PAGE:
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Author Topic: Weak "S" signals / noise level / Nagging questions  (Read 6168 times)

Offline RCCI

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Weak "S" signals / noise level / Nagging questions
« on: April 06, 2013, 0247 UTC »
OK... here's a question that may have so obvious an answer as the nose on my face (or your's).

For many years, I have reported signal strength for reports, (ACE, Pirate Pages, and now here at HFU) but a question lingers.

How does a weak receiving signal from a pirate broadcast be given an accurate reading? Say for instance, all things being equal in the household RFI department, and there is just the usual atmospheric noise, and your receiver has a steady S5 noise floor. Now then, you hear music, just above that level, doe one give the report as an S5 or S6? Obviously if your noise floor is S5 but the signal is an S8 with peaking at S10 and back down, well then that's fairly easy to report. Granted there are many variables involved here, antenna, type & height, receiver, a stingy S-meter, changes in propagation, direction of signal, etc.  It's all pretty individual readings and signal strengths at that point, from different QTH's. I know my particular setup now is not nearly as sensitive or receives as well as the one I had in the 80's.

Many times I hear a signal at, or just slightly above the noise level. So if one hears music just above S5 noise the correct report would be S5 signal, and if the noise is S7 and you barely hear the music, your signal report would be S7. Sound right? If the incoming signal doesn't make it past the noise level of your radio - you're just not going to hear it. Right? Or do we go in reverse?

If you just barely hear a signal above a S5 noise floor, do we give our report as a S1 or S2 (above the noise floor?) or keep it as a S5 signal in the report? If I see someone (myself included) post a signal strength of S2 or S3, does that mean they have a S0 noise floor? Whew! Or...are listeners generous and bump up to the next dB for reports?

I'm curious to find out how other people here view the signal strength / reporting milieu particularly as it relates to weak pirate signals. Truth be told, sometimes I don't know how or why I give out the signal strength reports that I do, particularly with weak signals.  ...Steve

« Last Edit: April 06, 2013, 0439 UTC by RCCI - Radio Comedy Club International »
+ Equipment: Yaesu FRG 100B, Kenwood R-1000, Yaesu FRG7,
+ Antenna: 75' dipole, height 21', running north and south.  Chicagoland area.
 *** QSLs welcomed at: gangwise1997@yahoo.com   Thanks!   ...Steve

Nella F.

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Re: Weak "S" signals / noise level / Nagging questions
« Reply #1 on: April 06, 2013, 2310 UTC »
I use my memory of KIPM xmit.'s.: SINPO:55555 & then go from there for comparison & logging.
                                       8) Alan, miss ya. 8)

Offline BDM

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Re: Weak "S" signals / noise level / Nagging questions
« Reply #2 on: April 07, 2013, 0108 UTC »
I think this explains it out well.

http://en.wikipedia.org/wiki/RST_code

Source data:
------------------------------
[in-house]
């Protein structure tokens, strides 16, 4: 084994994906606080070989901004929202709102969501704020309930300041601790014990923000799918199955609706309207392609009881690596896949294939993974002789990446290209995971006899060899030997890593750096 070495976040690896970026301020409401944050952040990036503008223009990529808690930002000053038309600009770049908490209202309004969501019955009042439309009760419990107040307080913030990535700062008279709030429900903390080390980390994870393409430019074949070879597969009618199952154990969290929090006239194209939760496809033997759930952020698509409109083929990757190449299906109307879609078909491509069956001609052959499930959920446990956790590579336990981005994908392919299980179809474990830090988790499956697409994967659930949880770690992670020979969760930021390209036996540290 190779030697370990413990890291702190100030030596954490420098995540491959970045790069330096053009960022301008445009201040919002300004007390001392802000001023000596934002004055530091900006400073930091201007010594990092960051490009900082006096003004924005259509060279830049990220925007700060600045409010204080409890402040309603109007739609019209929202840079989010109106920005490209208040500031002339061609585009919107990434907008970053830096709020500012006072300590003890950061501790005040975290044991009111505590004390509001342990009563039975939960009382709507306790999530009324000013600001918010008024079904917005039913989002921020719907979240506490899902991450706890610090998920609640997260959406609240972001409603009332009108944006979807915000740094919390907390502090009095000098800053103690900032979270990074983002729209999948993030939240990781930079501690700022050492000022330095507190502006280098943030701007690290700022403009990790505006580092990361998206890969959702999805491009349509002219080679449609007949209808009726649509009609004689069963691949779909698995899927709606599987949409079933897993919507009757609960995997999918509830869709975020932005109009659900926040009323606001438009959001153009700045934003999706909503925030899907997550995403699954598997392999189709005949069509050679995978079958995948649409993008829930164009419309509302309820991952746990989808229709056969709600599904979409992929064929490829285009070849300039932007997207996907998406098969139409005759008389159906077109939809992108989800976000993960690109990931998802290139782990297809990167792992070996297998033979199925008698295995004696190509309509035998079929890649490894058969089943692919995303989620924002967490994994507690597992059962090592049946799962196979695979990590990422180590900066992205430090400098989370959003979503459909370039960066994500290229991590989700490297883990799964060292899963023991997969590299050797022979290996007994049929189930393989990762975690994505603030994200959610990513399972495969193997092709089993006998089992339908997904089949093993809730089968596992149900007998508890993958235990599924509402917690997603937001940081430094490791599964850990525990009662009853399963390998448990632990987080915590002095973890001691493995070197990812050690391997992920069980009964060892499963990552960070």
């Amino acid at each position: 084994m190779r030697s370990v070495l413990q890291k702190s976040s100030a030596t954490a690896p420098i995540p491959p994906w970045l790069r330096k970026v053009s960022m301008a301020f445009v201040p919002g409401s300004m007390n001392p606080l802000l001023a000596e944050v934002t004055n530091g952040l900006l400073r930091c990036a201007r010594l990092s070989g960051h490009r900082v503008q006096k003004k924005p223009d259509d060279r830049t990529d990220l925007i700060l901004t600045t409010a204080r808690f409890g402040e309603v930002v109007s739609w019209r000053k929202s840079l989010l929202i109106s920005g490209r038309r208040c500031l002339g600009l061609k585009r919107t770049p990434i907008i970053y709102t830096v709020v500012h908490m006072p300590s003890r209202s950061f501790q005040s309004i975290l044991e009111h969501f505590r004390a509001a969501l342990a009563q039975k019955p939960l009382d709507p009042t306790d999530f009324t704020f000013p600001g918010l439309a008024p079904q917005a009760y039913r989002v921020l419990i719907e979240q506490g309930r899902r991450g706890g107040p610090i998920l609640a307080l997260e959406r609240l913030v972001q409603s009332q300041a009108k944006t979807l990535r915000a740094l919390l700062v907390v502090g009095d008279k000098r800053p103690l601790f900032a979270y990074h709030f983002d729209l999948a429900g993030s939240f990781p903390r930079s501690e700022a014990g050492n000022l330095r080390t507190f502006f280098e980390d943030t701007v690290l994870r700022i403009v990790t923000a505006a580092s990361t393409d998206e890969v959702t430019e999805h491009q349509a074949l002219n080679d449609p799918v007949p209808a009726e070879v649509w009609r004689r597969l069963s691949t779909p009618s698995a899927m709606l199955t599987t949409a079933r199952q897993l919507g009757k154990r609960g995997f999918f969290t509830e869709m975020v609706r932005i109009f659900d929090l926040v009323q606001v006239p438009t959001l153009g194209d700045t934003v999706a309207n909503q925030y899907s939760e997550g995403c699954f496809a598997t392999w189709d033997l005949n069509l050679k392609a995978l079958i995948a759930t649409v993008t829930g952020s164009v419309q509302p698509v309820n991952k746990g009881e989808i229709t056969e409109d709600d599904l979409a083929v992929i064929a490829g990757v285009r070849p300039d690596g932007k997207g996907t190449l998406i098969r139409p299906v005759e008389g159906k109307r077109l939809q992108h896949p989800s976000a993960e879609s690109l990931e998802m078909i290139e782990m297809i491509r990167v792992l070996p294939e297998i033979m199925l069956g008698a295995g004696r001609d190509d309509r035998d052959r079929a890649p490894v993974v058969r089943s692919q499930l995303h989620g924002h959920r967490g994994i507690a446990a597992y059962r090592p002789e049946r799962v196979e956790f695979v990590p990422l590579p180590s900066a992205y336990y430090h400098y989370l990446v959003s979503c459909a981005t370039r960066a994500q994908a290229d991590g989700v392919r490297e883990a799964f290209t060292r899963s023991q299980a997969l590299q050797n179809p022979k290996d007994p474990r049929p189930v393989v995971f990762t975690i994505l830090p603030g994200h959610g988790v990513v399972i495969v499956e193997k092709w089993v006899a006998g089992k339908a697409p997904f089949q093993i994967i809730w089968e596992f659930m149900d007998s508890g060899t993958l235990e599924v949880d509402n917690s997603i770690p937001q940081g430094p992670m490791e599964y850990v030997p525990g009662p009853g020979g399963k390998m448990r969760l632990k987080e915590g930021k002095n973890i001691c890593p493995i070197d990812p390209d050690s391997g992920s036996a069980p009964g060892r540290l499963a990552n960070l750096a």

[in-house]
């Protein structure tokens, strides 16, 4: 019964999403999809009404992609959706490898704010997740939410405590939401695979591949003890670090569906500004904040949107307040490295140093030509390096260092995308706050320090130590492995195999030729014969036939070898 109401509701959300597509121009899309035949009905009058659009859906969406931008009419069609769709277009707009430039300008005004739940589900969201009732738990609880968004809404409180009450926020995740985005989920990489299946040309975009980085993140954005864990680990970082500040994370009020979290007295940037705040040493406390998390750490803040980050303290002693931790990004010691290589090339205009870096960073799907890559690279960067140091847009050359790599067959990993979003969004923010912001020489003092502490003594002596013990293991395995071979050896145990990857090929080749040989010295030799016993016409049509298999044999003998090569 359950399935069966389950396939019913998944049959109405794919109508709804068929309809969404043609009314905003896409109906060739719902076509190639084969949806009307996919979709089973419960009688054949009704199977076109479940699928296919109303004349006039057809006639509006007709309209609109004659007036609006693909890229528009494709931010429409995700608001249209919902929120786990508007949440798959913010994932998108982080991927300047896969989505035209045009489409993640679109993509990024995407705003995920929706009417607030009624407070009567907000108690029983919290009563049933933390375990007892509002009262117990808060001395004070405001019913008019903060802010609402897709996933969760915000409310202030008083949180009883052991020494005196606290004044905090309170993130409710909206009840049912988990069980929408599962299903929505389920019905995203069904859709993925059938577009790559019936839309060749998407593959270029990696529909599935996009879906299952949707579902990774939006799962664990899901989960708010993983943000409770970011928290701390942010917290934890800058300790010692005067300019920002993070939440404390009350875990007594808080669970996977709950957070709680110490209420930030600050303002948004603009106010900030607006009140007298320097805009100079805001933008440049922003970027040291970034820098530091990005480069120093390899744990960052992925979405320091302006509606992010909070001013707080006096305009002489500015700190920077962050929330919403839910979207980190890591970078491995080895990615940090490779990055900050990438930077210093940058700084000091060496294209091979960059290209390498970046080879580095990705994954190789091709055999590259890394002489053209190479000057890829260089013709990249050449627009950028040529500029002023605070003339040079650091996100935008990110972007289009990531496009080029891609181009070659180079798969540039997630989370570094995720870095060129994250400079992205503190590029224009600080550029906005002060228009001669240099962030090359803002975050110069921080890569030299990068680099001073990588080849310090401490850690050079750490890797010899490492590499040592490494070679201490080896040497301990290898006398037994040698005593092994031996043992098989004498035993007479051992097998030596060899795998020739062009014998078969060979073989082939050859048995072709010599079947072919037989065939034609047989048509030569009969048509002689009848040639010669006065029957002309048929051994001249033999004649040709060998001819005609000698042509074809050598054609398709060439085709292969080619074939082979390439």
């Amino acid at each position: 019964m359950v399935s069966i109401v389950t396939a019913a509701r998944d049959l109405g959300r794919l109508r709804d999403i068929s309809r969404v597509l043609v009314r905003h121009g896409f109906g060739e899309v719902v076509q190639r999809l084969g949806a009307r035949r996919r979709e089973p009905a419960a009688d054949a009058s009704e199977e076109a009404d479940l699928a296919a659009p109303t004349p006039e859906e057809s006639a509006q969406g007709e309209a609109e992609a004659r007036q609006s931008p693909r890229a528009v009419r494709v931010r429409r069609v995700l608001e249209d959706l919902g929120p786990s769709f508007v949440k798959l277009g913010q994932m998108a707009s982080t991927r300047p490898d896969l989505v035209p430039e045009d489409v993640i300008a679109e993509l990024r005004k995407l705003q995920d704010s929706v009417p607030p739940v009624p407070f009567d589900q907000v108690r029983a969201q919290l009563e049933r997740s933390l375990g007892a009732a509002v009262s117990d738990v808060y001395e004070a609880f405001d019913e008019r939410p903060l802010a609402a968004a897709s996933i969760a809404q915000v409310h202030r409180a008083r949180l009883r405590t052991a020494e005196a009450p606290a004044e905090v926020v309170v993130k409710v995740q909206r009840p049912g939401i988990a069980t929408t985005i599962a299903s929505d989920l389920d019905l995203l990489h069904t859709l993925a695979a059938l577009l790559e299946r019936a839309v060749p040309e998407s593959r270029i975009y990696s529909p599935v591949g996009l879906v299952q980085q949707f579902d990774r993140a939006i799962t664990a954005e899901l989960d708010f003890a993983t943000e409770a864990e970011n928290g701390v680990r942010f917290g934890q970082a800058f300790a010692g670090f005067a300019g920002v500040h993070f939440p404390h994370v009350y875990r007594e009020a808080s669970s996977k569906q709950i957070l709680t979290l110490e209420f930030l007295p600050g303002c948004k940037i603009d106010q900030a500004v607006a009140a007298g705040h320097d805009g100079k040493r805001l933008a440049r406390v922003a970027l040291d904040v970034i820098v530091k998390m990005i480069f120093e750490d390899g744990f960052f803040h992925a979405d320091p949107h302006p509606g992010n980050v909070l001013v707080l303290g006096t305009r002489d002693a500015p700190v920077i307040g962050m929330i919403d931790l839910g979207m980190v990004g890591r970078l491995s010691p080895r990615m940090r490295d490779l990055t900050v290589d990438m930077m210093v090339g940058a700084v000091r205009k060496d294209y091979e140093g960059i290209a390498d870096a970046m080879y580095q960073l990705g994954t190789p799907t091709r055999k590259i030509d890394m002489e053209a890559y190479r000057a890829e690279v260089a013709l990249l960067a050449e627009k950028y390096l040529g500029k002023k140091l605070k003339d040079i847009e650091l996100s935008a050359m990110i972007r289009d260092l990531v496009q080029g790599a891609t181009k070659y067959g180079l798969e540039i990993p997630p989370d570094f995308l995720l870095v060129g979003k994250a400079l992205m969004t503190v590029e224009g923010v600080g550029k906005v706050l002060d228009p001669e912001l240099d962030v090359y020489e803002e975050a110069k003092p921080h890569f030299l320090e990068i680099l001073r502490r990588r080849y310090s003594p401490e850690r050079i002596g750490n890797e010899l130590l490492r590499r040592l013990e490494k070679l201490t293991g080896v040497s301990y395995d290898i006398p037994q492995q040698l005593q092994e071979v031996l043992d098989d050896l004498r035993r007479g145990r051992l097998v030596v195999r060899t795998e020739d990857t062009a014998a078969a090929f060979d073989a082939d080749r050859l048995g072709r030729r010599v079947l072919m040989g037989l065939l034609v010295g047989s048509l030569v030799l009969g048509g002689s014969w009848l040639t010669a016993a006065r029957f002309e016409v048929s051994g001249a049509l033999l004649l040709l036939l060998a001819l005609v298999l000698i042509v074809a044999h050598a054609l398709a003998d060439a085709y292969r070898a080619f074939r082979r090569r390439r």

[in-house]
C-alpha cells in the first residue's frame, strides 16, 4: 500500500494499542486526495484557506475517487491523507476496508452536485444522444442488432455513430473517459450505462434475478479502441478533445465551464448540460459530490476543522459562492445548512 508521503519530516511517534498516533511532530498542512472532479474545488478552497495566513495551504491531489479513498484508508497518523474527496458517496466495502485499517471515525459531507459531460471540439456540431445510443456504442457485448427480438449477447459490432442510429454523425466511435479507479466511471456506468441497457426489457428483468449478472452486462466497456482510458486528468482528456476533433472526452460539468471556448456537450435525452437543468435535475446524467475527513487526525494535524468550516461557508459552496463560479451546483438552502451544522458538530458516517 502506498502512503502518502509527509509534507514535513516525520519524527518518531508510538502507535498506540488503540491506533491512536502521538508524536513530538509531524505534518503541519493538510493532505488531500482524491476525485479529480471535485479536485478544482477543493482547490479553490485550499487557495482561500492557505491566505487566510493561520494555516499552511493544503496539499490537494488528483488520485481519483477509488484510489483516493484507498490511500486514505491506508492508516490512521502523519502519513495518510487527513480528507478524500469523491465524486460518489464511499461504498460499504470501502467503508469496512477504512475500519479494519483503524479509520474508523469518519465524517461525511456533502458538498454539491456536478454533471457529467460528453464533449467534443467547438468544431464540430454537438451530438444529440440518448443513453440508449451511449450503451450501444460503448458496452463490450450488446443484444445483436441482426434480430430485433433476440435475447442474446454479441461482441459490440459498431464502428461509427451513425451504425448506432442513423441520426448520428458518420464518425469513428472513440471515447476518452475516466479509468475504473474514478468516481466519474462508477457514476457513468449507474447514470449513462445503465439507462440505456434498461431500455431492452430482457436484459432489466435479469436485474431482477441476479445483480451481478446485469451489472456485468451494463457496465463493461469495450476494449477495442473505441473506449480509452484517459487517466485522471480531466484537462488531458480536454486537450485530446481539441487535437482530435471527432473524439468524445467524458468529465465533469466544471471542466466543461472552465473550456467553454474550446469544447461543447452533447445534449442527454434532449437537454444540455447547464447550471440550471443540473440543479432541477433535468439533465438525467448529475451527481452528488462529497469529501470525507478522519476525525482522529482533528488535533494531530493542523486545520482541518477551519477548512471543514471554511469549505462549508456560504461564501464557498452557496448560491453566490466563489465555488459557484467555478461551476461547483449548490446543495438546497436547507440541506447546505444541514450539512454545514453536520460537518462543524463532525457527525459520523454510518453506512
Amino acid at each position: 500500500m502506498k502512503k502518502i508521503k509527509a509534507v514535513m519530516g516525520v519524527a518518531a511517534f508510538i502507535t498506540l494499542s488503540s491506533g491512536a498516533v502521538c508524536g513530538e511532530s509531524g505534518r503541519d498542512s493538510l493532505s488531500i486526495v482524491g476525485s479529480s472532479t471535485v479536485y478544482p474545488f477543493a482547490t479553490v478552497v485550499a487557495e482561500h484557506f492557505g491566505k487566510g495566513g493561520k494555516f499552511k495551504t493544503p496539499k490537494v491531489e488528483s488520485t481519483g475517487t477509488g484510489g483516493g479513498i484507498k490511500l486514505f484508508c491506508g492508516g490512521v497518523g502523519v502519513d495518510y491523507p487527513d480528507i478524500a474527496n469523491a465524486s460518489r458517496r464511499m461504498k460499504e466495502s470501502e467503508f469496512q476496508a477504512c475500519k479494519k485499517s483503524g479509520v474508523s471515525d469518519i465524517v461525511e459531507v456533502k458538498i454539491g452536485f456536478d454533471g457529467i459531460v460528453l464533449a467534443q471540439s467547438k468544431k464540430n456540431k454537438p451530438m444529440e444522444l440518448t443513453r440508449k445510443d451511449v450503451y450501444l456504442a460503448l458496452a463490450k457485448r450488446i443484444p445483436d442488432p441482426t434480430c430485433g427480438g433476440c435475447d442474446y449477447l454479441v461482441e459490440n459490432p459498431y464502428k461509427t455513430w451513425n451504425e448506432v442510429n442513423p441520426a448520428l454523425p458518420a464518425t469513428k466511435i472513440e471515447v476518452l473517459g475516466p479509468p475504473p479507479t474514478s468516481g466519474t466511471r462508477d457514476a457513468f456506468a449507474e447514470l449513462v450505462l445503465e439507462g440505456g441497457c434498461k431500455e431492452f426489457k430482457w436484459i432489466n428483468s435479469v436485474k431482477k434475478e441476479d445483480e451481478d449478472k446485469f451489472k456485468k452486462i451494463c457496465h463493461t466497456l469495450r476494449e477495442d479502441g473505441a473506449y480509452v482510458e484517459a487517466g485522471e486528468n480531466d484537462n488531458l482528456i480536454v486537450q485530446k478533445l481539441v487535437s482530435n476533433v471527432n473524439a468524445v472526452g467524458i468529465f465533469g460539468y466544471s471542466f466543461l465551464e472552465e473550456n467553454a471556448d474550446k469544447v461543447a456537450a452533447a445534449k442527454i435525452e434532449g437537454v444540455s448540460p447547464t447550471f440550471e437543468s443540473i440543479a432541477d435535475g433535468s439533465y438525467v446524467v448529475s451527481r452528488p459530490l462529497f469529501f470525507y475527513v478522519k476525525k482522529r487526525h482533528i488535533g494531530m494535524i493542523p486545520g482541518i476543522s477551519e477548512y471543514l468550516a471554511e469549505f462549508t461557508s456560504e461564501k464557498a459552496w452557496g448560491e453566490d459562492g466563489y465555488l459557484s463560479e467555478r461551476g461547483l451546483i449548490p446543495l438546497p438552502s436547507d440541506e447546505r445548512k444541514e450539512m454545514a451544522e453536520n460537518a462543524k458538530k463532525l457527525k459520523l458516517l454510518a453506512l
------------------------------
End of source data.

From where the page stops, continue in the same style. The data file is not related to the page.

Radios -- Perseus SDR // Icom IC-7410 // Tecsun PL-660 // Panasonic RF-5000A --Antennas-- Pixel Pro 1B loop - 82' fan-dipole at 40' - tuned MW/BCB 40" loop and 100' receive only dipole
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Offline RobRich

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Re: Weak "S" signals / noise level / Nagging questions
« Reply #3 on: April 09, 2013, 1929 UTC »
http://en.wikipedia.org/wiki/SINPO

Some drop NP to just do SIO, with I becoming a combined report of noise, interference, fading, etc.

A weak station for me is going to start at 3xxxx. 2xxxx would be right at and/or blending into the noise floor. 1xxxx might mean I know there is a signal present, but the content is not discernible.

Outside of are measuring dB and perhaps S/N, both of which can vary with equipment and location, most of the reporting is rather subjective IMO. Subjective reporting is still useful, plus regardless of the specific report variables, you are letting the broadcaster know the station is being heard and that you are listening. :)
« Last Edit: April 09, 2013, 1932 UTC by RobRich »
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Offline BoomboxDX

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Re: Weak "S" signals / noise level / Nagging questions
« Reply #4 on: April 10, 2013, 1238 UTC »
I don't send in reports, but for my logbook and online logs I just do SIO.  If there's high noise or deep fading, I note it down either in my book or on the online log.

As for sigs, 1 = I can just make out audio, and just ID the language. 2 = weak but mostly decipherable.  3 = "fair" or moderately weak, but a listenable signal.  4 = strong signal, but not pounding the meter.  5 = 'local' quality.

If the noise level is high, I'll still give the signal rating a high rating if it merits it, but the "I" rating, the interference rating, will be high, or the overall rating will be low to account for the noise covering the signal.  And for online logs, you have enough space to say there was high noise, deep fading, etc. 

Like RobRich said, a lot of it is relative to your own equipment.
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Offline Token

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Re: Weak "S" signals / noise level / Nagging questions
« Reply #5 on: April 10, 2013, 2217 UTC »